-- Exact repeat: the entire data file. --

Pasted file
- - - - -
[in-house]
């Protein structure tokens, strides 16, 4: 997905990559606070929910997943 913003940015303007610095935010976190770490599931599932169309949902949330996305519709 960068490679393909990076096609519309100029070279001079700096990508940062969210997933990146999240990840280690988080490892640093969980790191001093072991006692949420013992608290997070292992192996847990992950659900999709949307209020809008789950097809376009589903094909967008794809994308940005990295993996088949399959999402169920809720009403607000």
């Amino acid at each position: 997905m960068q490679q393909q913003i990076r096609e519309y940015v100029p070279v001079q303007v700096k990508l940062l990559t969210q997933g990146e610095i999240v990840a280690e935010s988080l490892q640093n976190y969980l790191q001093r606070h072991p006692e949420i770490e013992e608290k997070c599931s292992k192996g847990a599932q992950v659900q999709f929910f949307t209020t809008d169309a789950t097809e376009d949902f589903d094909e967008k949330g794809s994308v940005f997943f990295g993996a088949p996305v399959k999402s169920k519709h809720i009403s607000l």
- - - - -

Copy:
[in-house]
């Protein structure tokens, strides 16, 4: 997905990559606070929910997943 913003940015303007610095935010976190770490599931599932169309949902949330996305519709 960068490679393909990076096609519309100029070279001079700096990508940062969210997933990146999240990840280690988080490892640093969980790191001093072991006692949420013992608290997070292992192996847990992950659900999709949307209020809008789950097809376009589903094909967008794809994308940005990295993996088949399959999402169920809720009403607000």
């Amino acid at each position: 997905m960068q490679q393909q913003i990076r096609e519309y940015v100029p070279v001079q303007v700096k990508l940062l990559t969210q997933g990146e610095i999240v990840a280690e935010s988080l490892q640093n976190y969980l790191q001093r606070h072991p006692e949420i770490e013992e608290k997070c599931s292992k192996g847990a599932q992950v659900q999709f929910f949307t209020t809008d169309a789950t097809e376009d949902f589903d094909e967008k949330g794809s994308v940005f997943f990295g993996a088949p996305v399959k999402s169920k519709h809720i009403s607000l």